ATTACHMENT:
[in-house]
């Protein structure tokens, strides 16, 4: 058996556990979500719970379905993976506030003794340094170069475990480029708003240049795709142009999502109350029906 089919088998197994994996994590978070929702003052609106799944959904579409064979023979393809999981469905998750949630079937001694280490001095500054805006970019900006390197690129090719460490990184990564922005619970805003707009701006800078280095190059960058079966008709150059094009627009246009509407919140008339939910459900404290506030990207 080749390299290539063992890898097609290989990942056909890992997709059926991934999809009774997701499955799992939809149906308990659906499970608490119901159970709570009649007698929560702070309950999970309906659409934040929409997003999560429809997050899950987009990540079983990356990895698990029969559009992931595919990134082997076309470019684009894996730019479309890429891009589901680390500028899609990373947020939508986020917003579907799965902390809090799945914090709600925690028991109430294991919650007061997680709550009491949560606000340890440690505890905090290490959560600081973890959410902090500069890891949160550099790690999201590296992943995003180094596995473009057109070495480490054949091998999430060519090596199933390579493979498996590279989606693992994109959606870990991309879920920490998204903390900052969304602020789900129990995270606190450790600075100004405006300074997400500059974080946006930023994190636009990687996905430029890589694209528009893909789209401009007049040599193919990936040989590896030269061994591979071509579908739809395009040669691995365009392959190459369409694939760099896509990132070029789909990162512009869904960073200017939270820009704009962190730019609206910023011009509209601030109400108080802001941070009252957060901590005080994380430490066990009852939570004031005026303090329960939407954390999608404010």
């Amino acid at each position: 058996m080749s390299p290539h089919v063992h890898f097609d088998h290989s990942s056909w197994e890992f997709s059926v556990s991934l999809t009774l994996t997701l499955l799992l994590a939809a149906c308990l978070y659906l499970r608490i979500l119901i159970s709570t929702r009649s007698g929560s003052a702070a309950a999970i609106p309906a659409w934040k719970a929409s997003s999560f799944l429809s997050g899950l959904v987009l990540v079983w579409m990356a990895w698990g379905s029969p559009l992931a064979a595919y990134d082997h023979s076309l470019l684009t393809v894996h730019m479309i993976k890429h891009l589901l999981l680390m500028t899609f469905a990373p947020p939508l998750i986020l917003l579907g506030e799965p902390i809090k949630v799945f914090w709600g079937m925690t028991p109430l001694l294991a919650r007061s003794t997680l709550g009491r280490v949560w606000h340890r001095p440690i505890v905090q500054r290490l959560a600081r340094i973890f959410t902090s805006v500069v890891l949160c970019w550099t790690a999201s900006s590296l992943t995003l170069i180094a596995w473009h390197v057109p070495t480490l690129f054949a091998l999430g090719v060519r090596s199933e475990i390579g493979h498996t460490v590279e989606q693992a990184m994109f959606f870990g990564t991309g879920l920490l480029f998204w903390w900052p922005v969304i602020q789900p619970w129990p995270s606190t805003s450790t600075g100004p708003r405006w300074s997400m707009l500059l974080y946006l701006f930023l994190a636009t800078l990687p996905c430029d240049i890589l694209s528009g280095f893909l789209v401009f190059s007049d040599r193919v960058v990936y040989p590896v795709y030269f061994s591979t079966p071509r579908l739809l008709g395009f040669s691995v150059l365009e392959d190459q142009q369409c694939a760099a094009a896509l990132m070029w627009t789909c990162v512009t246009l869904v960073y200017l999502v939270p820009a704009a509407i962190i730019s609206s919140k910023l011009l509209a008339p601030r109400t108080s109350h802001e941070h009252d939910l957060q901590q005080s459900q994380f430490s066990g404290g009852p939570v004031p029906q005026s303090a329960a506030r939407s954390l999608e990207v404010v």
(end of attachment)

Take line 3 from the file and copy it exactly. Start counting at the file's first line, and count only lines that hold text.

């Amino acid at each position: 058996m080749s390299p290539h089919v063992h890898f097609d088998h290989s990942s056909w197994e890992f997709s059926v556990s991934l999809t009774l994996t997701l499955l799992l994590a939809a149906c308990l978070y659906l499970r608490i979500l119901i159970s709570t929702r009649s007698g929560s003052a702070a309950a999970i609106p309906a659409w934040k719970a929409s997003s999560f799944l429809s997050g899950l959904v987009l990540v079983w579409m990356a990895w698990g379905s029969p559009l992931a064979a595919y990134d082997h023979s076309l470019l684009t393809v894996h730019m479309i993976k890429h891009l589901l999981l680390m500028t899609f469905a990373p947020p939508l998750i986020l917003l579907g506030e799965p902390i809090k949630v799945f914090w709600g079937m925690t028991p109430l001694l294991a919650r007061s003794t997680l709550g009491r280490v949560w606000h340890r001095p440690i505890v905090q500054r290490l959560a600081r340094i973890f959410t902090s805006v500069v890891l949160c970019w550099t790690a999201s900006s590296l992943t995003l170069i180094a596995w473009h390197v057109p070495t480490l690129f054949a091998l999430g090719v060519r090596s199933e475990i390579g493979h498996t460490v590279e989606q693992a990184m994109f959606f870990g990564t991309g879920l920490l480029f998204w903390w900052p922005v969304i602020q789900p619970w129990p995270s606190t805003s450790t600075g100004p708003r405006w300074s997400m707009l500059l974080y946006l701006f930023l994190a636009t800078l990687p996905c430029d240049i890589l694209s528009g280095f893909l789209v401009f190059s007049d040599r193919v960058v990936y040989p590896v795709y030269f061994s591979t079966p071509r579908l739809l008709g395009f040669s691995v150059l365009e392959d190459q142009q369409c694939a760099a094009a896509l990132m070029w627009t789909c990162v512009t246009l869904v960073y200017l999502v939270p820009a704009a509407i962190i730019s609206s919140k910023l011009l509209a008339p601030r109400t108080s109350h802001e941070h009252d939910l957060q901590q005080s459900q994380f430490s066990g404290g009852p939570v004031p029906q005026s303090a329960a506030r939407s954390l999608e990207v404010v």